North County ballet dancers place in international competition
Young North County ballet dancers are gaining recognition as being some of the top in their class after they competed and placed in the World Ballet Art Competition Grand Prix in Escondido in late September.
The one male and seven female students, ranging from ages 10 through 16, from Ballet Arte in Solana Beach danced their way to positions ranging from fourth to first place at the competition Sept. 23 at the California Center for the Arts.
The dancers typically begin their season in the fall, so Sara Viale, co-director of Ballet Arte and former professional dancer, said she was extremely proud of them for working hard so early on.
“This competition was really hard for the kids because we worked them as much as we could,” she said. “We got to the competition, and they all did a great job.”
This was the first time the dancers competed in the World Ballet because it is usually held too far away, Viale said. Ballet Arte usually competes in events such as the Youth America Grand Prix, she added.
Dancers Marcus Taylor, Christine Marabella, Remy Loren, Alexis Marxer, Karaina Matic, Sophie Savas-Carsterns and Caitlyn Feddock each placed in contemporary and modern categories in their age groups.
In addition, the 14-year-old Ballet Arte studio as a whole was recognized as the best ensemble and best school in the competition. Viale’s co-director, Erlends Zierminch, a former professional dancer who performed in the Latvian National Opera and Ballet Theatre and New York City Ballet, was also recognized as best teacher.
Students, ranging in age from 3 to adults, are taught discipline from the very start, which is a “quality that will help them throughout their life,” Viale said.
She said Ballet Arte stands out among other dance studios because she and Zierminch teach their students respect and love for the arts and mindfullness of others; prepare them for a professional career; and help them develop the neurological organization of the body to achieve the best possible coordination.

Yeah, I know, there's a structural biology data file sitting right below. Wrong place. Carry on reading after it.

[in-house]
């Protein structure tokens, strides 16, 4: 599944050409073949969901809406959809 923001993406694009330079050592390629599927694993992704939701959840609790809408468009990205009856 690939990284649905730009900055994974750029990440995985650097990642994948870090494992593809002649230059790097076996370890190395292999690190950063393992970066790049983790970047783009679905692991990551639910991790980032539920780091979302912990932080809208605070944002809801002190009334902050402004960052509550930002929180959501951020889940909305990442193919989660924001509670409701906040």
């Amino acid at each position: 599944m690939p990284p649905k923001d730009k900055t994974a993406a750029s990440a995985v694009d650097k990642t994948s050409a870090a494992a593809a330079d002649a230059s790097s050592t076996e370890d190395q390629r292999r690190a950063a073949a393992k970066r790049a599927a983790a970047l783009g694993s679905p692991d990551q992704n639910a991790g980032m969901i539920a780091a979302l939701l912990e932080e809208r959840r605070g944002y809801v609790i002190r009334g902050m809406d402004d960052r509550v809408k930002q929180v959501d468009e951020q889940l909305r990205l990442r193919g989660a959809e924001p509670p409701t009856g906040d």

For adults, ballet can be a wonderful form of exercise and an outlet for stress and anxiety, Viale said.
"[We have] the desire to share our knowledge and most of all our passion with a younger generation,” she said. “In my opinion there is nothing like being on stage. To get there is hard, strenuous work, but the feeling of freedom and exhilarating joy that you get is hard to describe.”
The Ballet Arte dancers will compete in the World Ballet Art Competition finals in Niagara Falls on Nov. 11.
Viale said she is excited for what this could mean for her students’ careers.
“These are like our kids,” she said. “Most of them we’ve known since they were 5. We’re so happy for them because their dreams are coming true.”
Viale, who studied ballet at the Academia di Danza Teatro Nuovo Torino and Academie de la dance Princess Grace in Monte Carlo, said it is not easy to make it as a professional dancer.
She said watching her students fall in love with dance and dedicating themselves to the fullest is her favorite part of the job.
“As a teacher, when the kids fall in love with dance and dedicate themselves to the fullest because it’s what they love to do, it’s a great accomplishment,” Viale said. “To have some of our students join professional ballet schools like The School of American Ballet, San Francisco Ballet School, Joffrey Ballet, Miami City Ballet and more, it’s definitely a big plus.”
For more information about Ballet Arte, visit www.balletarte.com.
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